By Miguel A. Melendez
PASADENA – Public school officials in Pasadena will begin taking bids next week for work related to $2 million in renovations to track and field facilities at John Muir High and Pasadena High schools.
Each campus will receive $1 million in funding from Measure TT – the $350 million school-improvement bond voters approved in November – to upgrade their aging athletic fields. Construction could begin as early as the end of this month, with completion projected for late August, officials said.
“It’s hard to believe they’re going to get it done,” said Muir football coach Ken Howard. “When I see it I’ll believe it. But when I see them out there, I’m going to grab a shovel and ask them how I can help.”
The initial $1 million is considered seed money; each project will cost an additional $1 million to complete. But officials at Muir and PHS say they’re confident they can raise the balance through donations and fund-raising efforts.
“When the alumni see what’s going on here, they’re going to want to donate,” Howard said. “Building these fields at both schools will be good for the kids and the community.”
Each school will receive a new synthetic turf field and track. The Pasadena Unified School District has already selected the company that will install the synthetic turf and will begin taking bids next Monday for the installation of the track portion.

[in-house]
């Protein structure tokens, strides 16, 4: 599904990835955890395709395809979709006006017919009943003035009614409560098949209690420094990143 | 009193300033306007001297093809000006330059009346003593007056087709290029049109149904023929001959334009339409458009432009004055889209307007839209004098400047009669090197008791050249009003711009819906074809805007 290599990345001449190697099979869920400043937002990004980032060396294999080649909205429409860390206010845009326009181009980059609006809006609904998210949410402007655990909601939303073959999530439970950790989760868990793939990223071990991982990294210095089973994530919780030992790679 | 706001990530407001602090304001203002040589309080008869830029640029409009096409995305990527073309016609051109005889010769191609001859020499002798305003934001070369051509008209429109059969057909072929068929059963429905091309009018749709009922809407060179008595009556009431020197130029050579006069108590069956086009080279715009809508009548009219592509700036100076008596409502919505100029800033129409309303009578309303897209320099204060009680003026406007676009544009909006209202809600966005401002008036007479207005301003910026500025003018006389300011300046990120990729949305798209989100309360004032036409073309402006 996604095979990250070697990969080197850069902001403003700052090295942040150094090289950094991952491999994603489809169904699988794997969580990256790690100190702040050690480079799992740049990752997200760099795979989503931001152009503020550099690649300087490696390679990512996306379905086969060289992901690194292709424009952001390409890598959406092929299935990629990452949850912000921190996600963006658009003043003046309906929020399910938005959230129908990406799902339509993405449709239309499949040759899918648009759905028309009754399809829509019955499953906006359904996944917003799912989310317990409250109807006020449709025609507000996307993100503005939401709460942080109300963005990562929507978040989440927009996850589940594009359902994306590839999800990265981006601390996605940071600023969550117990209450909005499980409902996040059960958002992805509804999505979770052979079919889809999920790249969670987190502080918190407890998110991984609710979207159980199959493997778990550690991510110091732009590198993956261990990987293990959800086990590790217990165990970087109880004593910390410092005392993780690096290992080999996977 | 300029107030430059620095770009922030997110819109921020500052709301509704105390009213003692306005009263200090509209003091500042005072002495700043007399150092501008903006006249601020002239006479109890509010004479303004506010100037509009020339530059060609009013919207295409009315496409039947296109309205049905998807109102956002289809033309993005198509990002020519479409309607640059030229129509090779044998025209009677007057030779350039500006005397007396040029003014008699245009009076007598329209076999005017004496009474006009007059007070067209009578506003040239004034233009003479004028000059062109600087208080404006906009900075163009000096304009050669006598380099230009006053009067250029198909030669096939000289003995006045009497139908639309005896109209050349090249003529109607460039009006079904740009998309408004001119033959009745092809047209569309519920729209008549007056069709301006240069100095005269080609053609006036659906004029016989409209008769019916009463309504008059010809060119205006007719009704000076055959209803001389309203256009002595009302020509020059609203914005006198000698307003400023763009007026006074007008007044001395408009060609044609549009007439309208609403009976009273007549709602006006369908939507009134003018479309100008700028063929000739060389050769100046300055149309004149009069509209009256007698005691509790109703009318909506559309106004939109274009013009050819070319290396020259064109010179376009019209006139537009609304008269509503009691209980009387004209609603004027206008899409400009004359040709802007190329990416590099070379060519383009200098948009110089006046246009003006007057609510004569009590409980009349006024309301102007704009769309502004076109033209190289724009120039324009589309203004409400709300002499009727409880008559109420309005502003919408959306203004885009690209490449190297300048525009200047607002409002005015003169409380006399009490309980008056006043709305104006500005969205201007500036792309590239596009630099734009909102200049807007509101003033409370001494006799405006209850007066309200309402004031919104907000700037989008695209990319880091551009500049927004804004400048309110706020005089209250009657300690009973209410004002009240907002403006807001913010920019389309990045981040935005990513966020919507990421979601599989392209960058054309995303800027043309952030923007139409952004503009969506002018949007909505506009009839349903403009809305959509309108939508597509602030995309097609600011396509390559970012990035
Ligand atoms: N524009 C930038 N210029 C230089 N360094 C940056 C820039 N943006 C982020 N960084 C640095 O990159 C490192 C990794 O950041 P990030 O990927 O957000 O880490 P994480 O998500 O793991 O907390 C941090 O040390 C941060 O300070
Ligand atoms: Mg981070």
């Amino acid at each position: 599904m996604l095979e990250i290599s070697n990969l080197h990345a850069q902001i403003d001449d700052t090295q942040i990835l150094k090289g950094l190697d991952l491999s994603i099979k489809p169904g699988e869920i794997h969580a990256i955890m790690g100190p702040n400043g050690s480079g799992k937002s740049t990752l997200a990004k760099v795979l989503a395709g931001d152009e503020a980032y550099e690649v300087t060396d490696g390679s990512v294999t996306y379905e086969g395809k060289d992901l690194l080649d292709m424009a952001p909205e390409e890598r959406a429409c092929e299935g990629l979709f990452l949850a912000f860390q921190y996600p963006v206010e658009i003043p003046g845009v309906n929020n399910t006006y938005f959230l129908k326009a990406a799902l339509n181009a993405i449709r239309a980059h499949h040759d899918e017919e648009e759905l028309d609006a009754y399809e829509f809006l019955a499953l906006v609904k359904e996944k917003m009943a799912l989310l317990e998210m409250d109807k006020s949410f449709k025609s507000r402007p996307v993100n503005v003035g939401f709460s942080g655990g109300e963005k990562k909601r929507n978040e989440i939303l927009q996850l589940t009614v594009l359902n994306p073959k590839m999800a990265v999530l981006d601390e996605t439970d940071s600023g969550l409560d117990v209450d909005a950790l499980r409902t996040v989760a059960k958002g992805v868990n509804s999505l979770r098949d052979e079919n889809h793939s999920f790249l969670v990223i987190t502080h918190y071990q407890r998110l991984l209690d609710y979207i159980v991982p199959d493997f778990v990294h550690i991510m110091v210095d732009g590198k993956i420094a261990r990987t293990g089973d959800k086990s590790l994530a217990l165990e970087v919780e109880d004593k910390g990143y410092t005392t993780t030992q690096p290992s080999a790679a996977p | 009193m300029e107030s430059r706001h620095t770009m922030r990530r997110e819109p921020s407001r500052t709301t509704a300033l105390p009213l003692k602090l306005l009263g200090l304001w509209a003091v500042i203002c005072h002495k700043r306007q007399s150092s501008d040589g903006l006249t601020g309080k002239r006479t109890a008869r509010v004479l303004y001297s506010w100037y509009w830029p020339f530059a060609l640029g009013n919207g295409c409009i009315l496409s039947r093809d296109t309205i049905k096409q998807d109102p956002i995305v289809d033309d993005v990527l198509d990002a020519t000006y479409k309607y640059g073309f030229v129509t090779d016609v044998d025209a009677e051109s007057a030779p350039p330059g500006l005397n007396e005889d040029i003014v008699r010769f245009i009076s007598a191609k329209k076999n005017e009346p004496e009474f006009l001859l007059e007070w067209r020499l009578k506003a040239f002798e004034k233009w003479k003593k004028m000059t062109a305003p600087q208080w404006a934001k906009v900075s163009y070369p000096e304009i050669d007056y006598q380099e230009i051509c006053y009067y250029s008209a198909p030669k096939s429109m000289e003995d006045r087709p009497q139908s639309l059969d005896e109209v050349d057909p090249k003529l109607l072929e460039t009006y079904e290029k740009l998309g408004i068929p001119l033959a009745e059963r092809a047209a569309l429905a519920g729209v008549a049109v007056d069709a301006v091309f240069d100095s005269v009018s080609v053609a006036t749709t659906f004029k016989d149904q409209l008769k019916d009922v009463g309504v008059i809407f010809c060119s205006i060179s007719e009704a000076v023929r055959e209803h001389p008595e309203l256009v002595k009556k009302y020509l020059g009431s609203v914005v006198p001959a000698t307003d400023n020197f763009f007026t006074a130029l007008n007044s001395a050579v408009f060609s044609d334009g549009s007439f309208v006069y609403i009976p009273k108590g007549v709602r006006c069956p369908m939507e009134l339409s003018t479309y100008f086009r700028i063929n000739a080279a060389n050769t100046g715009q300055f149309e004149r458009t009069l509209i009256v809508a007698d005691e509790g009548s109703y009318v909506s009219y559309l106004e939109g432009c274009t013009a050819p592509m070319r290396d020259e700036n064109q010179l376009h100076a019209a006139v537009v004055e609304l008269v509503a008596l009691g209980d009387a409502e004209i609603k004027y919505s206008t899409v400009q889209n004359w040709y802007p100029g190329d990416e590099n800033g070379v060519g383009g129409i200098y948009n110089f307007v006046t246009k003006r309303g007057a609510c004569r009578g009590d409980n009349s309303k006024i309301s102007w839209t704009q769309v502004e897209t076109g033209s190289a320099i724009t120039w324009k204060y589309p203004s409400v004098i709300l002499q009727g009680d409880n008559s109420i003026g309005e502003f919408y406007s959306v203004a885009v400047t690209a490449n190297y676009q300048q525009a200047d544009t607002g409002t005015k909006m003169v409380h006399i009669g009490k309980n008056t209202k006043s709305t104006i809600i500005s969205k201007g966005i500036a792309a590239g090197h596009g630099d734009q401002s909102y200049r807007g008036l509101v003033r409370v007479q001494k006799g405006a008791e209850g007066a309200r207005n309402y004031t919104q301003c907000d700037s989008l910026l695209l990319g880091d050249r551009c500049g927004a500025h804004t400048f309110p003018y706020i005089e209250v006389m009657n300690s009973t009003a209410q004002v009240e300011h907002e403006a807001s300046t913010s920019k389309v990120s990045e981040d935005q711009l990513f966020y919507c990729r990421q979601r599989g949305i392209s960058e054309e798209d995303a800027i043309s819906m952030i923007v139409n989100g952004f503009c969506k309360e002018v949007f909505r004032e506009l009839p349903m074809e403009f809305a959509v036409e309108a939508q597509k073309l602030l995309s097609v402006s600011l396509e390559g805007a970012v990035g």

Philadelphia-based Sprinturf Synthetic Turf Systems will install “Ultrablade MM” – a synthetic turf that is about 2 1/2 inches thick and contains “cool fill” beads to help keep the surface cooler. The company installed the turf field at Gabrielino High School in San Gabriel.
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Muir and PHS official said they’ll move forward with the projects, even before securing the additional $1 million needed to complete the work.
“We’re going to go ahead if we don’t have the other 50 percent in-house,” said Steve Brinkman, chief of facilities for the PUSD. “But we’re understanding we’re going to raise that over time. That’s just the beginning of the process. Each school will begin a fund-raising campaign for whatever else they want.”
The long-term goal calls for each school to have a complete stadium complex, with permanent stands, restrooms, locker rooms and concession stands.
Last Wednesday, the two schools were granted $75,000 each from California Integrated Waste Management Board for using recycled California rubber in the infield and track.
Each school also has applied for a $60,000 water conservation grant – the fields won’t need nearly as much water as real grass – from the Pasadena Water and Power Department. Approval is pending.
Eight months ago, Muir received a $500,000 donation from AYSO. PHS is close to receiving a $500,000 donation from a private donor, putting both schools half-way toward their $1 million funding goals.
As it stands now, both schools use athletic fields at Pasadena City College for some football games and track events. When the fields are completed, PHS will play its first homegame in football ever on its own field.
“We can do so many things here,” said Muir track coach Jacques Sallberg. “We could even host the Pasadena Games.”
While the upgrades have long been needed, Sallberg felt a bit of nostalgia for the old dirt and grass field and running track.
“I’m going to miss it. Blood, sweat and tears were poured onto this field,” he said.
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